Anon@3:08. That is what I figured
since it is still down. It will take awhile for them to set it right. Don't understand people who
do things like that.

Annette@3:08. Thought of Windhover but didn't know how I would get one to San Jose. His won't be ready to travel for a while. There is a place in SF that will/can arrange these things.

Dodo@4:40. Don't know what is printed in the Chron. but, the Chron on-line is a 15x15 while the
LAT on-line is a 21x21.

Coven. Maybe you could invite Dodo to your next meeting.

eddyB

Robin said...

Good Evening CC and All
Loved the puzzle and it's funny theme.

J-Rom, Congratulations to you and I can't wait to see your puzzle!

Kazie Waltzing Matilda, I remember it as the song from the sad, sad, movie, On The Beach. It really stuck in my mind. I also agree on continuing the "tell all" book. My Mom is terminally ill and has been interviewed for our small family. I think it will be priceless for your family, IMO--Take the chance!
Wow TFrank, that is expensive for electricity. Here in Phoenix my Mothers highest bill was 320.oo during summer!

WH, I agree with ClearAyes on posting here. It just feels like family, to me.

Jazz, on the fairer six packs, do men find that sexy?
It just seems like those women have a little too much testosterone on board.

I am with you girls. Don't iron, just wash/wear or dry clean!
Have a question on Cats. I am here with family and in charge of feeding 2 cats. One kitty is acting fine, but doesn't eat for 2 days. Drinking ok and using the box, but no eating. Should I be concerned?

Dennis said...

on the fairer six packs, do men find that sexy?

To me, not even a little.

Robin said...

Moi aussi, Dennis

windhover said...

#4
Wow, what a day. A little bit of everything. Bestiality - goats & hamsters, self-abuse, as it used to be called before the surgeon-general recommended it, PhotoGirl, the Chairman of the Federal Reserve (I suspected the first Ben was actually Bernanke, but I guess that after his reappointment was confirmed, he felt the need to brag, and was better voice of forum than Crossword Corner?), and Buckeye. Damn, the fun never ends.
Jeannie:
The kite is a relative of the Windhover. If you reread Warren's description (weak legs) and then look at the picture I posted a few days ago, you will see the resemblance.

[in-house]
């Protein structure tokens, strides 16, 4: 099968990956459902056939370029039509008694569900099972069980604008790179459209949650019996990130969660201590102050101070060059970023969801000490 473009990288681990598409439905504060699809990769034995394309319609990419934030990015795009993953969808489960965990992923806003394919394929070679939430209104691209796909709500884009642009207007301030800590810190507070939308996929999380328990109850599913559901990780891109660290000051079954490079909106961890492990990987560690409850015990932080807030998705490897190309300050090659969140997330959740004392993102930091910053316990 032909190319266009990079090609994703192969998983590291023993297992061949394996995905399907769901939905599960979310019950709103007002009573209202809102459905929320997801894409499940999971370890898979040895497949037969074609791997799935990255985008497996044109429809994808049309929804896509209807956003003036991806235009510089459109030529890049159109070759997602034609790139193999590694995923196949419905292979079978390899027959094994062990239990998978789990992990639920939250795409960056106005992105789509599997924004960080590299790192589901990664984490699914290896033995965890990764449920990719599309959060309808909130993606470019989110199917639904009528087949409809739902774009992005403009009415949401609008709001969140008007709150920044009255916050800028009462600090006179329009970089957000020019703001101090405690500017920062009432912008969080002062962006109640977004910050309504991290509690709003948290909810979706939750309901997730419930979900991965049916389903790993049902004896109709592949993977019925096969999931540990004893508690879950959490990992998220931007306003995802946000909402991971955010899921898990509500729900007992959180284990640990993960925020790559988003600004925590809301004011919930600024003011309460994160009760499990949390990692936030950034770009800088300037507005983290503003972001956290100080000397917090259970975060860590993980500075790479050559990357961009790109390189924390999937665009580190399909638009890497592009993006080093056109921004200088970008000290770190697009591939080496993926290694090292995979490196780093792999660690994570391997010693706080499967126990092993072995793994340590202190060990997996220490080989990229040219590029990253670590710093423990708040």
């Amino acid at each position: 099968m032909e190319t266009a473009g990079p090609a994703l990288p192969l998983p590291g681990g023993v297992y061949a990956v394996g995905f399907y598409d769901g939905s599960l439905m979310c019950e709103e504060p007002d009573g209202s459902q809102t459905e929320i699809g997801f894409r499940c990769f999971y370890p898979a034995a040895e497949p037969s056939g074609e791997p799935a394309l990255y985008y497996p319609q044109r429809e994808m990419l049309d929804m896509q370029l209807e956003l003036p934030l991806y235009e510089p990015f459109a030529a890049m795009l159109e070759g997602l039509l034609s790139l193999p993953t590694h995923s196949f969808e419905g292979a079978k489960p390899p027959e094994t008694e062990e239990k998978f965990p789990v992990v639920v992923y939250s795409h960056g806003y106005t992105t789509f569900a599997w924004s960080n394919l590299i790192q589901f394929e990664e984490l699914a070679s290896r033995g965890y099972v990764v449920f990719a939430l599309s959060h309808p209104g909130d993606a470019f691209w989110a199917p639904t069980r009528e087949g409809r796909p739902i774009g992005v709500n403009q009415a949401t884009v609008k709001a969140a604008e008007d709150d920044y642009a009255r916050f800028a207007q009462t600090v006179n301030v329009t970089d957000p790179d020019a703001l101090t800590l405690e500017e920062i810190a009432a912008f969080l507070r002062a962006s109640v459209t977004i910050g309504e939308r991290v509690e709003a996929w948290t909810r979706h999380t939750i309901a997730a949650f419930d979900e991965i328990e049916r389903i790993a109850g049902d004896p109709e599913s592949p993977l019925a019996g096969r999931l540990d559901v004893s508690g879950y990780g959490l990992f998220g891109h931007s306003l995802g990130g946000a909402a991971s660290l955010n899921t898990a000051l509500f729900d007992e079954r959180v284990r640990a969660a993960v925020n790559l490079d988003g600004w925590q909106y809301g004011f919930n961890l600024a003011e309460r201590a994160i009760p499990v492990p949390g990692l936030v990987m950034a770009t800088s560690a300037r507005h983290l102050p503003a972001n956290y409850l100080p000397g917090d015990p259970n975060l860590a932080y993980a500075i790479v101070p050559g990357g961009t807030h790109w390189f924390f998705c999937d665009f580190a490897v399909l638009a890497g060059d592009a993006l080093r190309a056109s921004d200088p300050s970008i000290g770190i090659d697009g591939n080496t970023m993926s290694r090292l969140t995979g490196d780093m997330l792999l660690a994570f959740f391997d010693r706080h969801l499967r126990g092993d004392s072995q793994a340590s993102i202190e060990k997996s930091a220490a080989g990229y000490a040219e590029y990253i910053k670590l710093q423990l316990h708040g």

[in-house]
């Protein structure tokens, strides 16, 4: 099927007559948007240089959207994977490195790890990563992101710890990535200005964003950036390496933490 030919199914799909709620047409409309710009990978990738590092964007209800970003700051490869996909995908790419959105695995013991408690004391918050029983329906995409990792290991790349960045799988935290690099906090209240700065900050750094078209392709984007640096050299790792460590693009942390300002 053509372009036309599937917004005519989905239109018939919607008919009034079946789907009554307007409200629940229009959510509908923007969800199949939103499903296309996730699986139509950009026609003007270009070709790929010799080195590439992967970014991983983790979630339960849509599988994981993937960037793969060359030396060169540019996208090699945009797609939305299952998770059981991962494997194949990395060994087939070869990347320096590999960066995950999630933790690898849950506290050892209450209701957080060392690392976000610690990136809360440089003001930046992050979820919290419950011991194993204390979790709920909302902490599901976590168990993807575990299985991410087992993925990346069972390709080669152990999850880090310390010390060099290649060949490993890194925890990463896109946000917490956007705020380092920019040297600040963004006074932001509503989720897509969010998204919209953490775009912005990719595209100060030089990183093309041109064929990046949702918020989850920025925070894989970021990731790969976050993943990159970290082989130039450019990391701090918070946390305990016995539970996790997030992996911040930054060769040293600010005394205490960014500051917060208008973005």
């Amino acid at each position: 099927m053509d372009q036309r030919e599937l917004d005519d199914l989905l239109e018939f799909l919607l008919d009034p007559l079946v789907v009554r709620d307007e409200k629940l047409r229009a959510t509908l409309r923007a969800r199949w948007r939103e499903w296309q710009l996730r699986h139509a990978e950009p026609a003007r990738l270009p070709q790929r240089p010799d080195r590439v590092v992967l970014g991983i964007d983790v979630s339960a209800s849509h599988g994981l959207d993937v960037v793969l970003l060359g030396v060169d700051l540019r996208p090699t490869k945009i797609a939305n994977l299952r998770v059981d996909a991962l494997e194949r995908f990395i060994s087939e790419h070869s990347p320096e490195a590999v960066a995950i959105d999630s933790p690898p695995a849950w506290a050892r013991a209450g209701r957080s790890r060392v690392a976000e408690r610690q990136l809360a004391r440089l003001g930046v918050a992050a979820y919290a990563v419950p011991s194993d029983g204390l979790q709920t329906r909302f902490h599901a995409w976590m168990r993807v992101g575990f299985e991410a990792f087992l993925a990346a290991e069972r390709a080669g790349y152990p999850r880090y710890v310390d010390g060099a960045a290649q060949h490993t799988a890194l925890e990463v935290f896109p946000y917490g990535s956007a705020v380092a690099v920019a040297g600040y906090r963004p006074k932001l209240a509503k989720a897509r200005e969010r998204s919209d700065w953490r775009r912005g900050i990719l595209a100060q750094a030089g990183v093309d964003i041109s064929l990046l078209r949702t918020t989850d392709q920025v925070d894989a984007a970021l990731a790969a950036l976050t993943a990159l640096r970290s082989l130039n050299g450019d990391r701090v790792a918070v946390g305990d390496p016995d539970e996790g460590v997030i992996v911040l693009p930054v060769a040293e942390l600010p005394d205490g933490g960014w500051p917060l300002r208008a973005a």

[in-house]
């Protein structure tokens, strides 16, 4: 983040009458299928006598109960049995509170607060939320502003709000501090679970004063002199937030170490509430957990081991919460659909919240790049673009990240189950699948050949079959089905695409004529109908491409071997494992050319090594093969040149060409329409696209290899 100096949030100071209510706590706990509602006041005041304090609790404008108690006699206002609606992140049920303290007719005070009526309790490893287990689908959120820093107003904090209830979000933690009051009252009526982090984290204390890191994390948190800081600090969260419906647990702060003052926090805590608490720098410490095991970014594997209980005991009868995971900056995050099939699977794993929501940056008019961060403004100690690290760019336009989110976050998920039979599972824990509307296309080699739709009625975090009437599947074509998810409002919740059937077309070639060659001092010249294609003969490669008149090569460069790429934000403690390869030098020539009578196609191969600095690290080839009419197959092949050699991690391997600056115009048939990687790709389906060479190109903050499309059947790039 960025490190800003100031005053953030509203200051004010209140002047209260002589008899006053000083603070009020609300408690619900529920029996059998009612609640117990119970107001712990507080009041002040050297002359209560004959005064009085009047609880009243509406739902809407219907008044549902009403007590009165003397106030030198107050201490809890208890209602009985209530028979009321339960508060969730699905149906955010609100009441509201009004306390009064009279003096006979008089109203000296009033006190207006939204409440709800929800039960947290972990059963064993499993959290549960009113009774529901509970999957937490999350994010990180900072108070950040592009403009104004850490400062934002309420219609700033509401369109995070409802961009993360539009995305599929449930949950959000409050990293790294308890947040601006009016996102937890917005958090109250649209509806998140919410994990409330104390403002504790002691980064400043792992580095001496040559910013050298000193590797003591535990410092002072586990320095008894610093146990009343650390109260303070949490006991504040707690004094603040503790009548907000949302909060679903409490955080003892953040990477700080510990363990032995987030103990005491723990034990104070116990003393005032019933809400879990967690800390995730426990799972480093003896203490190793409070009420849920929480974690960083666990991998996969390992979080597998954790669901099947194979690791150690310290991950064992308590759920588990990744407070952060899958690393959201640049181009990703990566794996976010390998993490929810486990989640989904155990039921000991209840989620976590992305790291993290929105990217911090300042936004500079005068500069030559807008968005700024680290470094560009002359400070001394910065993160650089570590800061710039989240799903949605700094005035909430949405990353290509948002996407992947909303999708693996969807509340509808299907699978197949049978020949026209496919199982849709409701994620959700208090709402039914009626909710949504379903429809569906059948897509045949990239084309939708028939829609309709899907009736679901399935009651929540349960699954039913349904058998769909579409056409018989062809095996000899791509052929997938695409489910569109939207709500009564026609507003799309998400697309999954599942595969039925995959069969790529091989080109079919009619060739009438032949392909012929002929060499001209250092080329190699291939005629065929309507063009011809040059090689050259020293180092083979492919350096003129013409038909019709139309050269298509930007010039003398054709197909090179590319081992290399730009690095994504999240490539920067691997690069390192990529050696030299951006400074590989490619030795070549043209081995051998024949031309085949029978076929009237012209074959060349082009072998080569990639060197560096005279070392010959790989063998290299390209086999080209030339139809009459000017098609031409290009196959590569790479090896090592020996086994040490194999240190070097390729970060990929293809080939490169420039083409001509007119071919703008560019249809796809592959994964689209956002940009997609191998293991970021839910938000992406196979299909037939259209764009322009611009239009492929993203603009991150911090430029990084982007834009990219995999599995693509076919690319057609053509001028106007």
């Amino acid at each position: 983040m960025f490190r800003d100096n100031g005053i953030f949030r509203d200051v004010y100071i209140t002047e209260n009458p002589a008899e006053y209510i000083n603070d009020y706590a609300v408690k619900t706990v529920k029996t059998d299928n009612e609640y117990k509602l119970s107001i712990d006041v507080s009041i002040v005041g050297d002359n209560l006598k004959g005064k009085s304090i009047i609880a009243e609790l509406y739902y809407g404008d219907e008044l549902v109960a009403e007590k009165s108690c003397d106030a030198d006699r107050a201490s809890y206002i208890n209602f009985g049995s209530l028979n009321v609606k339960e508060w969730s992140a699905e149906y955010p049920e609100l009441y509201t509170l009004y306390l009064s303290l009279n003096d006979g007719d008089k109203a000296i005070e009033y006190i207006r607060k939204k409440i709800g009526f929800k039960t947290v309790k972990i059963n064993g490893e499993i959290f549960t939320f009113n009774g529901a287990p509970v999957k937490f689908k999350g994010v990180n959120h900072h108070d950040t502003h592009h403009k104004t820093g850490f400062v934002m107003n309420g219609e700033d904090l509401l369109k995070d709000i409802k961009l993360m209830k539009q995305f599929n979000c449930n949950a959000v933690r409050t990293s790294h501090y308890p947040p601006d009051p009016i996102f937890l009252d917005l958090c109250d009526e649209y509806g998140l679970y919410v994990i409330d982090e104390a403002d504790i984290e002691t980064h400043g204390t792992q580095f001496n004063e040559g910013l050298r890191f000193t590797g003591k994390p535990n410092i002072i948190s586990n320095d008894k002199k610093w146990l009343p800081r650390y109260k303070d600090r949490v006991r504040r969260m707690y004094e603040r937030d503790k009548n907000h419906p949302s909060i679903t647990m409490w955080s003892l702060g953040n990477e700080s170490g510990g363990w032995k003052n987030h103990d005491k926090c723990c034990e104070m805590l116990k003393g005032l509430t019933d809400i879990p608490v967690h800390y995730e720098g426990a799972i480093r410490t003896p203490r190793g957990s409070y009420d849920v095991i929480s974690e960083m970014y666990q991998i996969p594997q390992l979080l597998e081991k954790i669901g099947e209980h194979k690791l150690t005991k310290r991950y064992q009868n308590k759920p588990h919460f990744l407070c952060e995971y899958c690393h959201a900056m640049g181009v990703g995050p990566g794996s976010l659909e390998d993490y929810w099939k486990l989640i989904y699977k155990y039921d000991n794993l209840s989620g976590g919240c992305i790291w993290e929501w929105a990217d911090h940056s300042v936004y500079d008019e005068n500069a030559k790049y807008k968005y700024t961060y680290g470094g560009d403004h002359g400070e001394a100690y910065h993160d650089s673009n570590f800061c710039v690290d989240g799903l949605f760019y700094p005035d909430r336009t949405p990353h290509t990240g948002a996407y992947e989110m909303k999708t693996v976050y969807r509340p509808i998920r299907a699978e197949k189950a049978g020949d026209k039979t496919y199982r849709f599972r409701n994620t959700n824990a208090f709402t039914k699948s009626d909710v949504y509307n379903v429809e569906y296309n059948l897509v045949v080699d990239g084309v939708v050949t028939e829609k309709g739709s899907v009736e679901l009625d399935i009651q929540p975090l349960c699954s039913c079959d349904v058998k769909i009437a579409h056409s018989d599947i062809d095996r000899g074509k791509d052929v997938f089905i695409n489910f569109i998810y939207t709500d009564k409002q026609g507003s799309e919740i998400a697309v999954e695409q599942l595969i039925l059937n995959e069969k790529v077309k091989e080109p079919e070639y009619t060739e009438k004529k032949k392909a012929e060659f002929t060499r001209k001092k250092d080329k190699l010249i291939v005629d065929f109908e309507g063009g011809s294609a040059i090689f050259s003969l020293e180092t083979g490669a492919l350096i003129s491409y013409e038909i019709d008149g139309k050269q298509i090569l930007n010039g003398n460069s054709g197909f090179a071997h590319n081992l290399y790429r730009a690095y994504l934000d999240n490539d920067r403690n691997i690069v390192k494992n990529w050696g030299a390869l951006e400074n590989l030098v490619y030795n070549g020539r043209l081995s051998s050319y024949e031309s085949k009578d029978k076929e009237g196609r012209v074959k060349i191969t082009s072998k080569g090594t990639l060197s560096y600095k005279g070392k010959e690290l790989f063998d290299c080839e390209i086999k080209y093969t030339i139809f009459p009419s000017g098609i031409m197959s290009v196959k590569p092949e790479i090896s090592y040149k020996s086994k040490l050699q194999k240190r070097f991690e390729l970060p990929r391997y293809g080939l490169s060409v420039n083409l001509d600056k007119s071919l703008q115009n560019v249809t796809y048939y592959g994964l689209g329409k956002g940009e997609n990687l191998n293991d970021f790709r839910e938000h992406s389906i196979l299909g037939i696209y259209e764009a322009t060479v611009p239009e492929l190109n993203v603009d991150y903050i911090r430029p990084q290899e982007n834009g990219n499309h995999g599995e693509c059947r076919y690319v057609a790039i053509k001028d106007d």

Annette:
The kid total is currently 31 babies from 21 mommas. There are five left to give birth in this round, and then in March there are 12 yearlings who bred late. Betwen these two groups 43 ewes will have lambs in February.
BTW, EddyB said your suggestion that he get a goat from me, "There is a place in SF that arranges such things". While I am not surprised at anything that happens in San Francisco, or anywhere for that matter, I'm pretty sure that this type of activity is expressly prohibited by Kentucky law. Plus it's about the only thing Tiger hasn't been accused of.

Hahtool (If you're still reading after all that nonsense):
I am very curious about your response to the Challenger incident, and would like to hear more. (From others, also, if it applies). My own reaction was as I said this morning, profound, bordering on devastation. I still have the Time cover story issue. My Email is in my profile.

Sorry for the long post, but I burned three early this morning, and not wanting to resort to what I think we will
hereafter call the "Robin gambit", I'm saving my 5th in case anything interesting appears later.

BTW, the cocktail hour has arrived at WH Farm, and in
lieu of a cocktail, I enjoying one of America's finest reasonably priced beers, Leinenkugel 1888 Bock. The Leinenkugel Brewery has been the pride of Chippewa Falls, Wisconsin since 1867. Since the bock is from an 1888 recipe, it must have been 21 years before they cleaned out the vats for the first time.
What is your libation of choice in the evening?

Bill G. said...

Jack Daniels on the rocks.

Clear Ayes said...

Another busy posting day. I've been gone with my women friends for most of the day. Always good fun, but I had to get home so I could get ready for practice for our new chorus season.

Kazie@9:43, "haven't had the time or guts to continue" What could it have been your family did that you need "guts" to talk about? Was Ned Kelly a relative?

My mother wrote "Letters to My Granddaughter" (my daughter). It turned out to be about 50 pages of reminiscences about growing up in the 1920's and 30's. I've done the same thing for my grandkids with stories about my childhood. They've all been put on CD and copies made for many family members.

PhotoGirl, Inland Empire? Fontana by any chance? My parents lived there for close to 30 years. I graduated from high school there. Go, Steelers!

Hahtool, Sorry to hear about J.D. Salinger. He was a favorite.

Robin, we're on the same page with "On The Beach". Such a sad, cautionary tale.

Carol@3:05, I thought of that too!

Congratulations, Jerome. We're all looking forward to your puzzle.

WH, I'm not driving, so it's a glass (maybe another when I get home) of Ménage à Trois Red from Folie à Deux Winery. WM (stop by and say "Hi") knows of and appreciates this wine too.

MPK said...